Then her mama's belly grows and the milk slowly goes and she stops waking for ANYTHING in the middle of the night. Her daddy gets a job where he wakes at 1am, and her mama is a night owl, so she just stays up and the girls head to bed when the papa wakes his sleepy head. In the meantime, her parents add in another kid. . . for a while that baby sleeps on one side of her mama while she maintains her roost in the middle, like she always has. . . then that baby sister gets bigger and that baby sister can't seem to get off to sleep ALL the way at night until her mama moves her over to touch her sister. . . and some mornings they wake up all twisted up on one another, or making a "V" and touching feet. . . that little sister, she wakes a thousand times in the night to nurse for a few years. . .yes, years. . .but she is growing up now too, nearly 3, and her patterns are changing as well.
One thing is for sure, whether sunshine or moonshine, those little girls know that they are comfy and cozy and surrounded with love, even as they sleep. . .even if they could probably sleep in their own spaces. . .their parents are freezing in the winter and really need some small heater bodies to keep them warm :)
I do want to note that neither my husband nor I, were raised in a "family bed" situation. I believe I was in a separate room around the time I was 6 months old, but was sleeping through the night by that point. My parents assure me that they never left me to cry in the night time, they tended to me and held me when I needed them. During my upbringing, or at least my very early years, I remember being afraid of the dark and "seeing" things in the dark, but I also remember a couple of distinct times (when the chair on my desk looked like a witch) when my parents tended to me during those time when I'd call out in fear in the middle of the night. . . checking under the bed for boogie monsters, turning on lights to expose the truths behind the witches in the dark. Up until about the age of six, when my parents split up, I remember that my parents' bedroom was an inviting place, a place where everyone crawled into bed on Saturday mornings. . .it's a good thing they didn't have me sleep with them, they had a water bed. . .but what fun that thing was when it wasn't sleeping time :) And my dad was a light sleeper who checked on me with every turn in bed or cough in the night, when we went to stay with him. . .loud snorer, light sleeper :) I never felt insecure in the night time, or like I couldn't call on my parents in my moments of need and fear. We just happen to be very comfy and cozy in our bed for four and don't mind it one bit. . .

I'd also like to dispel the myths of co-sleeping. Before I was one, a co-sleeper that is, I thought that people let their kids sleep in their bed because they weren't disciplined, because they weren't tough (love) enough, because they were avoiding an intimate relationship with their spouse. I wondered how these people could also make more babies. . . but I realize now that it's no one else's business what you do in (or out of) your bed. A friend once said "I don't ask you what you do in your bed, why are you asking what I do in mine?" In response to someone questioning her co-sleeping practices. I understand now that co-sleeping actually keeps us all closer as a family, that even after a hard day with one another, we can cuddle up and the last thing my children know is that their mama whispered "I Love you" and held them until they drifted off.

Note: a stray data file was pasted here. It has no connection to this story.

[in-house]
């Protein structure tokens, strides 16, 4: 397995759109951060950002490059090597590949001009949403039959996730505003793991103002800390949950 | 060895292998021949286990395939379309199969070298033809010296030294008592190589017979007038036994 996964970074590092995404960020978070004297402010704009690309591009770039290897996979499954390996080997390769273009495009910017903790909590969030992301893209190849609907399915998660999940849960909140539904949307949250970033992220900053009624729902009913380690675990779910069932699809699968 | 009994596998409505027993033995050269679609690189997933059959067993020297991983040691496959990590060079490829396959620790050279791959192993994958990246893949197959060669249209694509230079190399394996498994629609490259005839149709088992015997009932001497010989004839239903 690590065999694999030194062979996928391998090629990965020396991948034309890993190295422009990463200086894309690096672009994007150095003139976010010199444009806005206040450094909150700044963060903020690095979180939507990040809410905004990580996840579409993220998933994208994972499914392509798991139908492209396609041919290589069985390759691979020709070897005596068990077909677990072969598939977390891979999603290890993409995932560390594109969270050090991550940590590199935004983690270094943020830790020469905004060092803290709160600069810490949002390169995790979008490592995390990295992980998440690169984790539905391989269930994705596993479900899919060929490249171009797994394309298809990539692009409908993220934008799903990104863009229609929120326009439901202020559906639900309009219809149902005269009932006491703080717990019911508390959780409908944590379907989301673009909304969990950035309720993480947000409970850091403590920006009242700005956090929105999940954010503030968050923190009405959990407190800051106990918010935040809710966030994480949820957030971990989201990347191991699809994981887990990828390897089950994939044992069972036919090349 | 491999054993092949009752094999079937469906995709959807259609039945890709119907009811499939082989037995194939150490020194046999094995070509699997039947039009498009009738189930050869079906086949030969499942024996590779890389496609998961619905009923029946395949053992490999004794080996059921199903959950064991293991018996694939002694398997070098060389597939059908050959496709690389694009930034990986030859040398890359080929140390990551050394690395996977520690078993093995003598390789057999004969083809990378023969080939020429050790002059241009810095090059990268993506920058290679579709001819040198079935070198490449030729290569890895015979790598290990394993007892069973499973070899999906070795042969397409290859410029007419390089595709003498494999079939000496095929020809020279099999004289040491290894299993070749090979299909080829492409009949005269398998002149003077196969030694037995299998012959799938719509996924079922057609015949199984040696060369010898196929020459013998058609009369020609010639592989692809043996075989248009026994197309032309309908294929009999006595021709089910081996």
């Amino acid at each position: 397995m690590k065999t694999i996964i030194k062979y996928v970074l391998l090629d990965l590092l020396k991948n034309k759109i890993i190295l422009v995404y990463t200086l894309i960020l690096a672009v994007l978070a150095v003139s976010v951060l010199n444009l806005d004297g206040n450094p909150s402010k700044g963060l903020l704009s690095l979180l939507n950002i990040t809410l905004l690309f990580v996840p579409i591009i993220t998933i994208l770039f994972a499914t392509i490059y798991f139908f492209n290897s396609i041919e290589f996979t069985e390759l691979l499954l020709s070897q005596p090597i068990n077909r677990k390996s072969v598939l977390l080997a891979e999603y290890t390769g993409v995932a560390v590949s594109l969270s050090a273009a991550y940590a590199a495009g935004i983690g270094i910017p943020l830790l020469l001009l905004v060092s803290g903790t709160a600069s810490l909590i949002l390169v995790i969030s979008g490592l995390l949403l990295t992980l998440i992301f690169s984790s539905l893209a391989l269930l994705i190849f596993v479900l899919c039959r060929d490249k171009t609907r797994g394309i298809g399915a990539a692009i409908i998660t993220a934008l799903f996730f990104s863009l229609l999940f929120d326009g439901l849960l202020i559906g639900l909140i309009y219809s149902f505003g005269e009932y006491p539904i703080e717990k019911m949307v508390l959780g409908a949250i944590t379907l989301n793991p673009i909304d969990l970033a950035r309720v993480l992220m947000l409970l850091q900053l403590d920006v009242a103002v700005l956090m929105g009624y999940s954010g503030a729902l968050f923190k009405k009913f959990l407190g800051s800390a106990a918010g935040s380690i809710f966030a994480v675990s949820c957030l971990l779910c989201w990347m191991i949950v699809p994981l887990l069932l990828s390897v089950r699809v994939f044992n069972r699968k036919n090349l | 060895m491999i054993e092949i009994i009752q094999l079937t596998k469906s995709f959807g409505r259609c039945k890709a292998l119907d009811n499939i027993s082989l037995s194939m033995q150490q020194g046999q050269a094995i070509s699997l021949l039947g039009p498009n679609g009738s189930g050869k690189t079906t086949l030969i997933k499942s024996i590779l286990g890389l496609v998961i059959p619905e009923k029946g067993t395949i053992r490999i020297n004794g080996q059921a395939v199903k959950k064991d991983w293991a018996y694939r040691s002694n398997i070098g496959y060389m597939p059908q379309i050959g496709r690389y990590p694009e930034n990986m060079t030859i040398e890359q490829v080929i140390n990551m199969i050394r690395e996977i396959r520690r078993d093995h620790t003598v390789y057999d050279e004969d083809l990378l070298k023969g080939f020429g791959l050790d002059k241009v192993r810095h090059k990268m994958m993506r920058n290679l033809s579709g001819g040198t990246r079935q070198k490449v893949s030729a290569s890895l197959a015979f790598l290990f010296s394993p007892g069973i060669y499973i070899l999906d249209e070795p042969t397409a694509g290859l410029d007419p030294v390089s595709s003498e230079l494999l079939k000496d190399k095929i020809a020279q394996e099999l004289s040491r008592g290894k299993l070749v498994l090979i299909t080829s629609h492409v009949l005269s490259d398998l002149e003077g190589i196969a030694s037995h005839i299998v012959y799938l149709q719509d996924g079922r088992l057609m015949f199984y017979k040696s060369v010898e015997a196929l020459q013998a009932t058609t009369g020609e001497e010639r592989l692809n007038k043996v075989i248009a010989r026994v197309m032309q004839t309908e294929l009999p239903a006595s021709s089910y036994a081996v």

Writing these posts brings back so many memories of those early moments of motherhood. I remember another friend asking me, who also had a relatively new baby (four months older than mine) if I was "still" rocking Alani to sleep at night, if I thought that rocking a child to sleep would make them dependent on being rocked in order to get off to sleep. . . my response was that I didn't care. And you know what? Six years later, I am still patting that same little girl as she drifts off to sleep at night, singing her lullabies sometimes too. . . when she is sixty years old, her mother will have held her at night for ten percent of her life. . .is that too long? Is any amount of time too long to love our children for as many hours of the day as possible, or to make up for a few of those hours when you were beside yourself because your kids were driving you bonkers? I also really cherish the middle of the night sleep giggles or funny things that are said out loud. . .I would be giving up enjoying so many moments of my children if I didn't have those eight extra hours with them at night :)

1 comment:

Krystyna said...

Anyone who says "what if" probably hasn't cried over the pages of "Love You Forever" by Robert N. Munsch. I am not afraid to claim our sleeping arrangements - especially after having a mom thank me since she was relieved to hear they were not "the only ones". Love your story - thank you!